Last 13 September in the evening, strange and beautiful creatures could be sighted at the Museum für Naturkunde in Berlin … The most spectacular was the 360° Giraffatitan, the Jurassic superstar of the museum, usually all bones and now brought back to life. It can be beheld with a VR device or simply on YouTube.
The Giraffatitan, as well as another VR story about a wall filled to the ceiling with amazing examples of biodiversity, 2 gigapixel images, 245 images of objects, 14 exhibits, and one MuseumView are the result of a partnership between Google and the Museum für Naturkunde Berlin. The context for this is a larger effort, including 62 natural history organisations, including the Natural History Museum in London, the AMNH New York, entitled "Natural History. The beautiful, the dangerous, the endangered. Up close". It is a big scale project that has been in the works since 2015. We asked Gregor Hagedorn, Coordinator at the General Directorate at the museum, to reflect on the project and here are our 3 takeaways for all of you out there willing to dive into a partnership with Google.
1.Google does things you can’t as a museum, so … use it to your best advantage
The Google Arts & Culture platform brings VR, exclusive online exhibition and gigapixels to the table. Most notably, 360° videos as well as high-res images and huge gigapixel images really make a difference in terms of impact.
Some museums are still reluctant to relinquish control of some features to a third party and to disown their physical experience. However when said features are manageable and bring content that set you apart from your competition they can truly make a difference. In Gregor’s words:
In our view, the goal of the Google Arts & Culture platform is not to replace the physical exhibits. In a physical exhibition you have a specific and authentic atmosphere and you can meet with friends or family and share the experience with them. However, traveling is a luxury for some and impossible for others, including most pupils and students.
On the Google Arts & Culture platform, museums can reach a broader, global audience. At the Museum für Naturkunde Berlin we are certain that, should these visitors have a chance to come to visit Berlin, they will also physically want to reconnect with their previously digital-only experience.
Furthermore, we have to face the fact that museums have difficulties to break out of their traditional demographics and reach new audiences. Substantial digital offerings are not the cure-it-all - but they can substantially contribute in reaching new audiences.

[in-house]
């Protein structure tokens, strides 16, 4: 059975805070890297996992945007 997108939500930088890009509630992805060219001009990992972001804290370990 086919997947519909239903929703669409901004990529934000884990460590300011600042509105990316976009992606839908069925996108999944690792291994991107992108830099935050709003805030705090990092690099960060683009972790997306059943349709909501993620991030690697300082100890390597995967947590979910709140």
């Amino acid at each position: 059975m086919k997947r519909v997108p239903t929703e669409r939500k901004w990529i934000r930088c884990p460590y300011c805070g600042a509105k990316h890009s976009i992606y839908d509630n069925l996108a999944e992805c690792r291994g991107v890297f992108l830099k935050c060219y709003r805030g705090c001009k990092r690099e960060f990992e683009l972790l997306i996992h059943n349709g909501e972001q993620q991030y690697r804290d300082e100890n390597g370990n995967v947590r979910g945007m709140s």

- YouTube is where your appeal gets multiplied
As you collaborate with Google, get ready to see your biggest number on YouTube! As for the Museum für Naturkunde Berlin within the first 6 weeks, “37 500 unique users visited the Museum für Naturkunde content on Google Arts & Culture resulting in 78300 page views”. However, “these numbers are access to the VR content on Youtube, totaling 557 200 views for the two Museum für Naturkunde presentations, with the English version of Giraffatitan alone at half a million views”. Thus 88% of the total views generated by the project come are the Arts and Culture platform itself.
Even though the partner-specific analytics provided by Google doesn’t cover contented on YouTube, this is a telling number in many respects and it points towards investing in producing VR, which happens to be both extremely appealing content and location-wise. This is so despite the relatively small number of likely users who can view content in VR for now which should slowly change in the future.
- Google Arts and Culture is a learning curve, but it is worth it
Google Arts and Culture is, as a matter of facts not perfect yet. There are a few glitches that need to be solved: MuseumView needs some color and image adjustments and agile linking to items, collaboration between partners on the platform is not yet easy or agile and layout and responsiveness are not perfect.
Google Arts and Culture remains after all a tool and it is not all that seamless, but “after getting the hang” of the tool, Gregor reckons, “it can be fun”.
As it is, the museum will continue on with VR. Mathias Paul from the Museums PR department states: "Besides the general accessibility, the VR experience with Google Cardboard will be available to closed visitor groups in the museum". We will also continue to use it for visitor engagement, together with content from other exhibition and project partners, like the digitization technology “Zoosphere” displayed in the Leibniz Association’s special exhibition “8 Museen 8 Objekte”. We are planning to include Google Arts & Culture as an accompanying, global accessible promotional tool to our exhibition activities as well as a platform providing insights into the research activities of the Museum für Naturkunde.”